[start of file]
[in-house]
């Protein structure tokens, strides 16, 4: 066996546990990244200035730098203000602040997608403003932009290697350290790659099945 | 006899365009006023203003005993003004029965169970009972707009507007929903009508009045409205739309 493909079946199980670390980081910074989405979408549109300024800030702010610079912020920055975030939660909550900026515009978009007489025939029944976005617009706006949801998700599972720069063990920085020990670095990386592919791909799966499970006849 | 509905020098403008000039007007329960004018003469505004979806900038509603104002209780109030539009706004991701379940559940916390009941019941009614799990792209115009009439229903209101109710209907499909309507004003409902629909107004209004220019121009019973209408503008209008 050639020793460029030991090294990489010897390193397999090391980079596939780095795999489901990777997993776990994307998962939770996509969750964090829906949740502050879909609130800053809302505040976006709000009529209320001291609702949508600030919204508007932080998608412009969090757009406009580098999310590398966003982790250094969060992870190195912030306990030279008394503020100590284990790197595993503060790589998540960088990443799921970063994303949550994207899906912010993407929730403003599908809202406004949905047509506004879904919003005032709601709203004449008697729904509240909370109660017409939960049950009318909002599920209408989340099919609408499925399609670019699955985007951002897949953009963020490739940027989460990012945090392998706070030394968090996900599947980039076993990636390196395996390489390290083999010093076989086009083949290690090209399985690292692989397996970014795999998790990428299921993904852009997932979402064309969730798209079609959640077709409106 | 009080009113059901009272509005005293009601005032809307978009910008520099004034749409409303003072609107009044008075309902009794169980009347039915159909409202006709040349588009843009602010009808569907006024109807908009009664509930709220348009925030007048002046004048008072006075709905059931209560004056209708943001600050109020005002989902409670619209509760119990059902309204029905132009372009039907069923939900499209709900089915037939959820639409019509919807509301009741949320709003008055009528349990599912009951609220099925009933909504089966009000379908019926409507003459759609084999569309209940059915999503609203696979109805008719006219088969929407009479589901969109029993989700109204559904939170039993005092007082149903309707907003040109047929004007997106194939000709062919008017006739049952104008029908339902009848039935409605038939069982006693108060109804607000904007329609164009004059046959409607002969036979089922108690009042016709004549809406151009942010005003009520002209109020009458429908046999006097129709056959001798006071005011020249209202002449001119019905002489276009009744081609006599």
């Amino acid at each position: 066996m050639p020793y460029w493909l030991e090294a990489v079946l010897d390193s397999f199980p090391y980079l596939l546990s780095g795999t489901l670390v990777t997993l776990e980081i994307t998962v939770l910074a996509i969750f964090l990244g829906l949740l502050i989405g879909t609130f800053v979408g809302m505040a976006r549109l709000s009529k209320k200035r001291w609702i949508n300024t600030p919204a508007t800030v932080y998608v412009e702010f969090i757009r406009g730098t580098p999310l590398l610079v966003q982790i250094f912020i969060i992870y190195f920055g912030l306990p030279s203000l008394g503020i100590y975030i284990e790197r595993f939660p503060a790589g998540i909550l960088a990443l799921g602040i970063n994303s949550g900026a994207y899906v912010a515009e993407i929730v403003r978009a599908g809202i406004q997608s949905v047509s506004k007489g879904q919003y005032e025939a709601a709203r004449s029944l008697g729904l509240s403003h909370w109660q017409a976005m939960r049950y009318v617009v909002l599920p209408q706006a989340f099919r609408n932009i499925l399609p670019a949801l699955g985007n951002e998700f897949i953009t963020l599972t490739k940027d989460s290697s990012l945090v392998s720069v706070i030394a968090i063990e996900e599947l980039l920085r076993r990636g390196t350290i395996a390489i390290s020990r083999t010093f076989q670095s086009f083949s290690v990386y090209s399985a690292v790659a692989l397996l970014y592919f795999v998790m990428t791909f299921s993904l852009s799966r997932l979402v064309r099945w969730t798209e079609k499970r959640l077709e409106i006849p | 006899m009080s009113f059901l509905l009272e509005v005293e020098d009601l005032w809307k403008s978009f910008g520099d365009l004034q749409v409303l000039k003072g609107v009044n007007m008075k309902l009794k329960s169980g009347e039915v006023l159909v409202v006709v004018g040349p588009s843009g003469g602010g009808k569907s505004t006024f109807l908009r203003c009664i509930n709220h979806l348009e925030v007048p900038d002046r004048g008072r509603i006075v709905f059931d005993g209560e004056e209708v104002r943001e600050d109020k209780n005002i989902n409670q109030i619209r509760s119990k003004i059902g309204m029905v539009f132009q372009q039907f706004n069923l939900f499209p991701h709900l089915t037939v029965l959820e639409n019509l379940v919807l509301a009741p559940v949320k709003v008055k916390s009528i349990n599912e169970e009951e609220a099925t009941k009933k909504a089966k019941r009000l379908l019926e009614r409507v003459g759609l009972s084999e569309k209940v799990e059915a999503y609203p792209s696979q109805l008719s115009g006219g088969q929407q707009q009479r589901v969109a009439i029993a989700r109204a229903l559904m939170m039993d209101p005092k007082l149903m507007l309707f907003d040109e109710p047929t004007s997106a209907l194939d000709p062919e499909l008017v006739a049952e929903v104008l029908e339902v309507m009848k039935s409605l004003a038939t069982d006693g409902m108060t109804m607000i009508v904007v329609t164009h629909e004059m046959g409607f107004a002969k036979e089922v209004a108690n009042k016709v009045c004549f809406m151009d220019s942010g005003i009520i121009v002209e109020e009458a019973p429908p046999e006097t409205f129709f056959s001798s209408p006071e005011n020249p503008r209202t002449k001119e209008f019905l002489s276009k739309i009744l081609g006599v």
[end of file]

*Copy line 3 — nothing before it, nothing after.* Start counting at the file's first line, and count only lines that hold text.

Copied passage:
């Amino acid at each position: 066996m050639p020793y460029w493909l030991e090294a990489v079946l010897d390193s397999f199980p090391y980079l596939l546990s780095g795999t489901l670390v990777t997993l776990e980081i994307t998962v939770l910074a996509i969750f964090l990244g829906l949740l502050i989405g879909t609130f800053v979408g809302m505040a976006r549109l709000s009529k209320k200035r001291w609702i949508n300024t600030p919204a508007t800030v932080y998608v412009e702010f969090i757009r406009g730098t580098p999310l590398l610079v966003q982790i250094f912020i969060i992870y190195f920055g912030l306990p030279s203000l008394g503020i100590y975030i284990e790197r595993f939660p503060a790589g998540i909550l960088a990443l799921g602040i970063n994303s949550g900026a994207y899906v912010a515009e993407i929730v403003r978009a599908g809202i406004q997608s949905v047509s506004k007489g879904q919003y005032e025939a709601a709203r004449s029944l008697g729904l509240s403003h909370w109660q017409a976005m939960r049950y009318v617009v909002l599920p209408q706006a989340f099919r609408n932009i499925l399609p670019a949801l699955g985007n951002e998700f897949i953009t963020l599972t490739k940027d989460s290697s990012l945090v392998s720069v706070i030394a968090i063990e996900e599947l980039l920085r076993r990636g390196t350290i395996a390489i390290s020990r083999t010093f076989q670095s086009f083949s290690v990386y090209s399985a690292v790659a692989l397996l970014y592919f795999v998790m990428t791909f299921s993904l852009s799966r997932l979402v064309r099945w969730t798209e079609k499970r959640l077709e409106i006849p | 006899m009080s009113f059901l509905l009272e509005v005293e020098d009601l005032w809307k403008s978009f910008g520099d365009l004034q749409v409303l000039k003072g609107v009044n007007m008075k309902l009794k329960s169980g009347e039915v006023l159909v409202v006709v004018g040349p588009s843009g003469g602010g009808k569907s505004t006024f109807l908009r203003c009664i509930n709220h979806l348009e925030v007048p900038d002046r004048g008072r509603i006075v709905f059931d005993g209560e004056e209708v104002r943001e600050d109020k209780n005002i989902n409670q109030i619209r509760s119990k003004i059902g309204m029905v539009f132009q372009q039907f706004n069923l939900f499209p991701h709900l089915t037939v029965l959820e639409n019509l379940v919807l509301a009741p559940v949320k709003v008055k916390s009528i349990n599912e169970e009951e609220a099925t009941k009933k909504a089966k019941r009000l379908l019926e009614r409507v003459g759609l009972s084999e569309k209940v799990e059915a999503y609203p792209s696979q109805l008719s115009g006219g088969q929407q707009q009479r589901v969109a009439i029993a989700r109204a229903l559904m939170m039993d209101p005092k007082l149903m507007l309707f907003d040109e109710p047929t004007s997106a209907l194939d000709p062919e499909l008017v006739a049952e929903v104008l029908e339902v309507m009848k039935s409605l004003a038939t069982d006693g409902m108060t109804m607000i009508v904007v329609t164009h629909e004059m046959g409607f107004a002969k036979e089922v209004a108690n009042k016709v009045c004549f809406m151009d220019s942010g005003i009520i121009v002209e109020e009458a019973p429908p046999e006097t409205f129709f056959s001798s209408p006071e005011n020249p503008r209202t002449k001119e209008f019905l002489s276009k739309i009744l081609g006599v």